I recently reached out to a few certified instructors to find out their number one tip for beginners. While many of them to give tips on pickleball mechanics, a few were philosophical. For example, Steve Paranto from Hillsboro, Oregon said his number one tip is less is more. Keep the strokes as short and simple as possible with very little wrist movement.
Here’ what the others had to say.
This is great advice and something to remember even during competitive situations. I admit that if Pickleball wasn’t fun, I would not be playing it. So, I try not to take it too seriously but just enjoy the great sport that Pickleball is.
Regarding your question for beginners, I try not to overwhelm them at the very start. I teach them some simple skills, give them some understanding of the game and with heavy emphasis on having fun. I do this by creating games that improve their skill set, competitive and fun.
My goal when they leave my lesson or a clinic is for them to want pickleball to make up a big part of their life as it is with mine.
Lift the Ball
This is a common theme for a couple of instructors and Kevin Stanley provided a great video so you can visualize what it means to lift the ball.
Since a lot of players come from some kind of racquet sport background, and even if they don’t, my number one tip is to strike the ball out in front instead of striking it from the side like some other sports do. This way the person can get under the pickleball and lift it up so that it does not go into the net. Sometimes I see beginners striking from the side or trying to run behind, and even if they can return the ball over the net, it is not optimal for them.
Take time to understand and learn the mechanics of when to to LIFT the ball rather than PUSH the ball and why. 90 %of your shots during a game, require you to lift the ball rather than push the ball. It’s counter intuitive but it’s essential in executing an un-attackable shot. If you find that your opponent is able to attack many of your shots in a downward angle, it is likely because you are pushing the ball too hard. If you push, the balls momentum does not allow it to drop in the safe zone just over the net, but rather flies all the way to your opponents paddle.
When you lift the ball and create a higher arch, (pull the apex of the arch back towards you) the ball has a better chance of landing in the safe zone in front of your opponent. Remember that the ball is designed so that from a vertical drop of 6ft, that it will not bounce above the net. There is room to lift your shot!!!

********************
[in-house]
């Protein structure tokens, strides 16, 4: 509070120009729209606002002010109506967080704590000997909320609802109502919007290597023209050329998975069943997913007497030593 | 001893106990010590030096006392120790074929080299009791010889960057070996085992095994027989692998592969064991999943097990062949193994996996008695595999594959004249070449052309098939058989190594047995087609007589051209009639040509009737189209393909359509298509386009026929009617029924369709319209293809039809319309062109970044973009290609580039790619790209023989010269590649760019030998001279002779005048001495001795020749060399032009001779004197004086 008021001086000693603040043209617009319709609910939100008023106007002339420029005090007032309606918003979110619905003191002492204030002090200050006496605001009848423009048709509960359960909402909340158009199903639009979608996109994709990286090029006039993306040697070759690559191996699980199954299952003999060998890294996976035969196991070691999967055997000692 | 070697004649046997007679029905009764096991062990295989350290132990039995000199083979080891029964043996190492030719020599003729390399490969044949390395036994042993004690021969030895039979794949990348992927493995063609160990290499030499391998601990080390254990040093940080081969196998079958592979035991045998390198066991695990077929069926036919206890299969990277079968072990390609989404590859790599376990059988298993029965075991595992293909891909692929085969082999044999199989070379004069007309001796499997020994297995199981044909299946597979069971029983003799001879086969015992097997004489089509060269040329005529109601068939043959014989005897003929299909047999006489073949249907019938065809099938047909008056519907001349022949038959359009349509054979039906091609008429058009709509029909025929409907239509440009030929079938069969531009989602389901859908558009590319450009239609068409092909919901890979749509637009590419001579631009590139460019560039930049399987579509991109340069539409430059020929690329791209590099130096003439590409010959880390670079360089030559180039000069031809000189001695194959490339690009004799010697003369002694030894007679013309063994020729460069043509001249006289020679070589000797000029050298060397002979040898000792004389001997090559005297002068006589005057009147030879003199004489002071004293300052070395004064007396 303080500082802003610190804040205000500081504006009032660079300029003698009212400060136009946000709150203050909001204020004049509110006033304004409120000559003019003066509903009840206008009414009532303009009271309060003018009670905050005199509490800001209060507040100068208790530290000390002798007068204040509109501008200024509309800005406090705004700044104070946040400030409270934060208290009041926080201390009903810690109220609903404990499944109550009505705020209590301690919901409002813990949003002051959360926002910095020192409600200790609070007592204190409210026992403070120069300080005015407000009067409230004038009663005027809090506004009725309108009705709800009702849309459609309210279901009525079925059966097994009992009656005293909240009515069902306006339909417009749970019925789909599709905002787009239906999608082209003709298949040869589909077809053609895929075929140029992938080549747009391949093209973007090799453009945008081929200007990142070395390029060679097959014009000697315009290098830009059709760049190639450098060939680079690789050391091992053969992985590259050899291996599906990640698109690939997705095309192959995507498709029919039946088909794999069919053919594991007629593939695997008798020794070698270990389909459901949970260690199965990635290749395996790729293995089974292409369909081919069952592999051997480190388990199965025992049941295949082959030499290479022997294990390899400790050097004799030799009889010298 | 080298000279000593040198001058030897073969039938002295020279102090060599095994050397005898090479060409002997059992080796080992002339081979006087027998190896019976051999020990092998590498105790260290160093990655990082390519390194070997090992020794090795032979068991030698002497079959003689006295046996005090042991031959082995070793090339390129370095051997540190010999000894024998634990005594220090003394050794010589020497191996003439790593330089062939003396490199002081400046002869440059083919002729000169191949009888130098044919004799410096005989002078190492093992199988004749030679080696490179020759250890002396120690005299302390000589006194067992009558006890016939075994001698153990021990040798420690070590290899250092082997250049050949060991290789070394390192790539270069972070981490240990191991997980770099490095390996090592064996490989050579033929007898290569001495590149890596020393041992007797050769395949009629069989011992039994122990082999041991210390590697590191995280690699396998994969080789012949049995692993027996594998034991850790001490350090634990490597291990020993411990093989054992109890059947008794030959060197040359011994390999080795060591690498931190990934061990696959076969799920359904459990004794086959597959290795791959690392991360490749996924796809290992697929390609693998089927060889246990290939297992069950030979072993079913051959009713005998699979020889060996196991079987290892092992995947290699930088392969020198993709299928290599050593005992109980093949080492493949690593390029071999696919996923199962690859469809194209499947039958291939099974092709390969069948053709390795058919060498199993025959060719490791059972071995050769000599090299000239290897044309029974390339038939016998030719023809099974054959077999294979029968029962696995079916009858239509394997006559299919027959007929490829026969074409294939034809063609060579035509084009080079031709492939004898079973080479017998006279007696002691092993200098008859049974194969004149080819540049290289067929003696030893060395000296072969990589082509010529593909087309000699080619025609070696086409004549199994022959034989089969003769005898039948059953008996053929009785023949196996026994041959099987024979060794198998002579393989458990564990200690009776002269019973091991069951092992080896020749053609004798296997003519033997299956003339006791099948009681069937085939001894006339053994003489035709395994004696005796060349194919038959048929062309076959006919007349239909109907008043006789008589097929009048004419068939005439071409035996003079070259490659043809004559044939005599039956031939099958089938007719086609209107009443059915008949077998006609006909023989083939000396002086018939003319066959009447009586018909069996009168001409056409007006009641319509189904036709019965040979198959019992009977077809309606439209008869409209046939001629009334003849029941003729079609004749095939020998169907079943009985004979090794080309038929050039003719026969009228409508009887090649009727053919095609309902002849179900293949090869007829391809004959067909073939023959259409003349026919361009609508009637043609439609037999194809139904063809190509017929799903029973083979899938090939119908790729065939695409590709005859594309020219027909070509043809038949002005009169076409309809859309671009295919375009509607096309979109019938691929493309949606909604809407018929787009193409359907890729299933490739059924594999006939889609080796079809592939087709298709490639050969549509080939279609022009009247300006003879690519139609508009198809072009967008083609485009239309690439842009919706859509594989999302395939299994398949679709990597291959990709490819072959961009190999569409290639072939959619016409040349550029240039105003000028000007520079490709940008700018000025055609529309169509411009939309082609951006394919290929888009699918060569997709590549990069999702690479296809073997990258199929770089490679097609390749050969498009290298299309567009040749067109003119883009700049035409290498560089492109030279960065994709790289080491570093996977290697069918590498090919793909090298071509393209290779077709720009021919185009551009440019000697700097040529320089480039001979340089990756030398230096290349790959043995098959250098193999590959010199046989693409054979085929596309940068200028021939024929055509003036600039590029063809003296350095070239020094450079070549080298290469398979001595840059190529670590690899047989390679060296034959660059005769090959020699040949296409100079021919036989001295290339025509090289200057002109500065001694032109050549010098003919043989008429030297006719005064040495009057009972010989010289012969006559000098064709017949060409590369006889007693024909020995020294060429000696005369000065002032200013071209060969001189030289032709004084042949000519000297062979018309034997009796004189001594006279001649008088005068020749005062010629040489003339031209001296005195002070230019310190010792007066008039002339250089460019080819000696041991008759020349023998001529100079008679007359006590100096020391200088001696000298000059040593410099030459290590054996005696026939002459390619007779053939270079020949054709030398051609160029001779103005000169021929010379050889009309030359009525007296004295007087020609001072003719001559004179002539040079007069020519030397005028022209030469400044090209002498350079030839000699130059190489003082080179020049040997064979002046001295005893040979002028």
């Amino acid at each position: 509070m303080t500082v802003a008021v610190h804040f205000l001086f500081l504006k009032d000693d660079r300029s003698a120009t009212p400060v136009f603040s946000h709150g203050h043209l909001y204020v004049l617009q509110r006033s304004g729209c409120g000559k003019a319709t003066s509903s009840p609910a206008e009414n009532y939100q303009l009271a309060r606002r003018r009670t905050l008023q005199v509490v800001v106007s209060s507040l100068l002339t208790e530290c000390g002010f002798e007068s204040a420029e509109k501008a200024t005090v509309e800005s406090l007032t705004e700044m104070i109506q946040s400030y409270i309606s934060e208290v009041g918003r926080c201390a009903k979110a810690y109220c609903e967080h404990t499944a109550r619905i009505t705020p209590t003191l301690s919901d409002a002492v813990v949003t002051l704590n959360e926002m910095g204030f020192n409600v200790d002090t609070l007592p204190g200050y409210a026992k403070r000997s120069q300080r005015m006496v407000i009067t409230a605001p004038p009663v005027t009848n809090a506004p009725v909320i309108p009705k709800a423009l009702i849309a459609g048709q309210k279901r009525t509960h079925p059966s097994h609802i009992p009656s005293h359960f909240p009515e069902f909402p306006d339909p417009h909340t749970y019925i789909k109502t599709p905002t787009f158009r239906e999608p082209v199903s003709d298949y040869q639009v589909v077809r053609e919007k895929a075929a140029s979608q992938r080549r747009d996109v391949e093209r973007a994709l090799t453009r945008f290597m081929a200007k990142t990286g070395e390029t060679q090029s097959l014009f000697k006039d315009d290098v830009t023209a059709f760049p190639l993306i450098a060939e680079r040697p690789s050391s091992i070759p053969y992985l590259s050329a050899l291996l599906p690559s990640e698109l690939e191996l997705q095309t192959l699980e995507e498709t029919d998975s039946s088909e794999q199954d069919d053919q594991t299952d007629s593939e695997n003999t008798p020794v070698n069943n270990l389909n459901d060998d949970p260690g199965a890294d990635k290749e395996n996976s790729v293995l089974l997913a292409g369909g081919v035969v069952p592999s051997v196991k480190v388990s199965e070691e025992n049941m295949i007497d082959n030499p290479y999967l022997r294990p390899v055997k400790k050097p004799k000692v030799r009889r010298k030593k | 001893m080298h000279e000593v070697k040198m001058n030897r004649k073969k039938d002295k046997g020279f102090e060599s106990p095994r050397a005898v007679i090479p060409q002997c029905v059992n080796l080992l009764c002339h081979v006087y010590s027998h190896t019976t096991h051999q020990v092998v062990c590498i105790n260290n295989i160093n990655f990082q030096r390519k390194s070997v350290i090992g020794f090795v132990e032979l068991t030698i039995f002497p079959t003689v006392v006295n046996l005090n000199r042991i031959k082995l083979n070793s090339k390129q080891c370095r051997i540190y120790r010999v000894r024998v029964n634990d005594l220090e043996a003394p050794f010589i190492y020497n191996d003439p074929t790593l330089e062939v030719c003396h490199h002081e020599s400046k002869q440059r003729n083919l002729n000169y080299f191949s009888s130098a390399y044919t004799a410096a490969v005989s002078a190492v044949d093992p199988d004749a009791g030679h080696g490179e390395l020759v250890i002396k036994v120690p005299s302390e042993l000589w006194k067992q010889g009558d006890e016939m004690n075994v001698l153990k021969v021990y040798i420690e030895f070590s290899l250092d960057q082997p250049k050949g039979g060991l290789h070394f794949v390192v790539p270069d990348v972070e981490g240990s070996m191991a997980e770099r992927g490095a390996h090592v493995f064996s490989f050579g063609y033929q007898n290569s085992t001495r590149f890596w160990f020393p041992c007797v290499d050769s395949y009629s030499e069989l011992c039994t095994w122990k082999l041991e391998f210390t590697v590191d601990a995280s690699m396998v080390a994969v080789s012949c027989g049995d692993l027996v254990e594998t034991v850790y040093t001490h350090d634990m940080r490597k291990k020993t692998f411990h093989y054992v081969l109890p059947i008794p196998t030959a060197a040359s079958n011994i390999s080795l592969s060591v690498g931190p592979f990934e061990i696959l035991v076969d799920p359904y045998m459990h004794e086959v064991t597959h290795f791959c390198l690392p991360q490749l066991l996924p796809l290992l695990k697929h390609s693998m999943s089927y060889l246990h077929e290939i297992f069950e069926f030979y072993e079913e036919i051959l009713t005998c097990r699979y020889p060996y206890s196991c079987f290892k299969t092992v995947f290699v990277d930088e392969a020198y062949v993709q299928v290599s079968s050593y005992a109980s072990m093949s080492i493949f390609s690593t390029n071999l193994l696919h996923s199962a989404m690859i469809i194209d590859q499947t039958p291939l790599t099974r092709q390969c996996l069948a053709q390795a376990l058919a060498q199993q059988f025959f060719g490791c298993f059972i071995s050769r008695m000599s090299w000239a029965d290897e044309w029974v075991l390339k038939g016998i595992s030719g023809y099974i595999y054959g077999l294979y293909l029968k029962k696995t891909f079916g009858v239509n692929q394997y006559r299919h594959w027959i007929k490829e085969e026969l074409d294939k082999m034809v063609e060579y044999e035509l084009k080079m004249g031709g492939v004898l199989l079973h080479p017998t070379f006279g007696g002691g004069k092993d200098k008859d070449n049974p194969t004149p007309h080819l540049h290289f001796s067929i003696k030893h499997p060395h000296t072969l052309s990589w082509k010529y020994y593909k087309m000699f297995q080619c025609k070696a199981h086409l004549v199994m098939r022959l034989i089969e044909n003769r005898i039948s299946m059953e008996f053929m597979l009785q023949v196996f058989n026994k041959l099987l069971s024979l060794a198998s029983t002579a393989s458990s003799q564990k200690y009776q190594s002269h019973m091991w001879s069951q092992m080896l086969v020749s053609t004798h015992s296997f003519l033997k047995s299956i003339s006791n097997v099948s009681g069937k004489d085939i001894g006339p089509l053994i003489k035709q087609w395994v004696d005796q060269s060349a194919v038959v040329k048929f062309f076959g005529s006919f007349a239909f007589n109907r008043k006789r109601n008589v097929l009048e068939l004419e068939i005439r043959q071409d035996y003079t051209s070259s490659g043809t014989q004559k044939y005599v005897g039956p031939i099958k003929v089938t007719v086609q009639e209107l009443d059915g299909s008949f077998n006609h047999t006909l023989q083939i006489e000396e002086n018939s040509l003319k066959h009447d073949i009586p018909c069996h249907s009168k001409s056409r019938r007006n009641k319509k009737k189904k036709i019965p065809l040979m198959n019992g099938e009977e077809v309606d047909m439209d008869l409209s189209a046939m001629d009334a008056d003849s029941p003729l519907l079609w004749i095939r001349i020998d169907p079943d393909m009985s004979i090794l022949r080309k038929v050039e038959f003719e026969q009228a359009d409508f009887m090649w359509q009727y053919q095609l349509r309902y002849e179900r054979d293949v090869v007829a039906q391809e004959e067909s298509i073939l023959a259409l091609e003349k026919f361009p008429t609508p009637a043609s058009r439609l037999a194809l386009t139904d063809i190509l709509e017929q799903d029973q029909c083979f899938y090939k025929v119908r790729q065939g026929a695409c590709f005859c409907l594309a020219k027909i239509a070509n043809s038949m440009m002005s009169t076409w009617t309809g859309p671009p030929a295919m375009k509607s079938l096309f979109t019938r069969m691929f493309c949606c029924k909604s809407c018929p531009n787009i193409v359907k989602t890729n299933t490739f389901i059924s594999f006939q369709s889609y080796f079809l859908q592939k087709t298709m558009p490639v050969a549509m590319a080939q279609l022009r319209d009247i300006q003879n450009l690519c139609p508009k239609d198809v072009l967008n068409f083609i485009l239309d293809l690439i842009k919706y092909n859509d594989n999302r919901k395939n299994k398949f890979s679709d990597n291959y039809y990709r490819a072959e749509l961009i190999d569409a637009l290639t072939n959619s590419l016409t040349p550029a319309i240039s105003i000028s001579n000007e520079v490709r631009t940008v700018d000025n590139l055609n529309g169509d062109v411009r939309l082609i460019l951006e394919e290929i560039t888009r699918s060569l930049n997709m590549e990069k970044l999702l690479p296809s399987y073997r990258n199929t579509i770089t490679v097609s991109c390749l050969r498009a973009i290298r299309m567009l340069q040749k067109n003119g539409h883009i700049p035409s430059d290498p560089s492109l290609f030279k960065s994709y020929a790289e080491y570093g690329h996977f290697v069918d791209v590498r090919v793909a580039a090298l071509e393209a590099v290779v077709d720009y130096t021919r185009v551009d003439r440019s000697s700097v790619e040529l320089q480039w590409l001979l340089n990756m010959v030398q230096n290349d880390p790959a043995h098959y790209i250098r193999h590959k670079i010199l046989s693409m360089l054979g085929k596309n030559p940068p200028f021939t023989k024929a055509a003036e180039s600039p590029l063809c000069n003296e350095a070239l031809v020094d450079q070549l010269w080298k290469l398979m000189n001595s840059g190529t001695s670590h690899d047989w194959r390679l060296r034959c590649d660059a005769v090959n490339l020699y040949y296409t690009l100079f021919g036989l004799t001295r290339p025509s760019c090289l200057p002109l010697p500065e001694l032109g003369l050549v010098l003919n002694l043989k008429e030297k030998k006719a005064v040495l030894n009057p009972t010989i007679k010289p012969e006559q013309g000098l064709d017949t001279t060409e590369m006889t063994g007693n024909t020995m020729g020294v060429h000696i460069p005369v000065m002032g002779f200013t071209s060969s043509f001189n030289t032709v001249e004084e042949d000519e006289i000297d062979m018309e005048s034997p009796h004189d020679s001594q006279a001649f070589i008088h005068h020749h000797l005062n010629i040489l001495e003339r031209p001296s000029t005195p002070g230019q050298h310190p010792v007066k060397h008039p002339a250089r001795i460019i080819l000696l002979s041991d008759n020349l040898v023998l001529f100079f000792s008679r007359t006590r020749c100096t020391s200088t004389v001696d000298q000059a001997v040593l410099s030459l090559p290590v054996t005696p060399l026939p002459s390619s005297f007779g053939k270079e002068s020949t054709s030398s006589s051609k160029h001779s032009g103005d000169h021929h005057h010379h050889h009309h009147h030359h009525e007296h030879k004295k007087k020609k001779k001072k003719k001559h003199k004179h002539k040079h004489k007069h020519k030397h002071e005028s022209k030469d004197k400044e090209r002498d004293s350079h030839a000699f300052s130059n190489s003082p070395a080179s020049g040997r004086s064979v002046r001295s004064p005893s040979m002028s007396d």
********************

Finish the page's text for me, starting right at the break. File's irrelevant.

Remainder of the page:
Here is a sample practice video.
I wouldn’t say this is the number one tip for beginners, but it is one that seems to help players understand and execute the soft game. This tip is under the category of consistency wins more points than great attacking shots. It is natural to focus on the top of the net, especially when dinking. This usually results in many net errors. STOP THAT! Instead focus on the apex of your intended shot, which in dinking, is approximately a foot before and a foot above the net. The ball easily clears the net and is dropping when it crosses the net. Congratulate yourself when it easily clears the net rather than just makes it over.
Failure is the key to success
As a sport psychologist, I love this tip! Don’t worry about failure. Embrace it and learn from it.
The advice I shared with the players was very simple: Failure is the key to success. “You must have a good relationship with Failure if you are to be successful learning this game at any level.” You must become uncomfortably comfortable with Failure and here is why:
Fail Early: Start tapping into your courage to learn new skills at each early stage of your game. Start drilling and then incorporating your new skills into your game during open play. Know that you will fail early and that is OK.
Fail Often: When you start mastering a skill then add another one to the list. Start working through the next skill to master it as well. When you do this it will seem like you are failing often.
Fail Forward: Each time you take a chance and fail you will learn something. You will learn what doesn’t work for you BUT then you will learn what does work for you and your game. This is also called failing forward.
Finally, don’t let another player dictate how you are going to learn the game. Remember that they were once a beginner and someone had to extend some grace their way as well. You could remind them of this fact or find a better group to play with.
Come find me. I will play with you anytime.
I hope this Pickleball Tip is helpful and it adds some value to your game.
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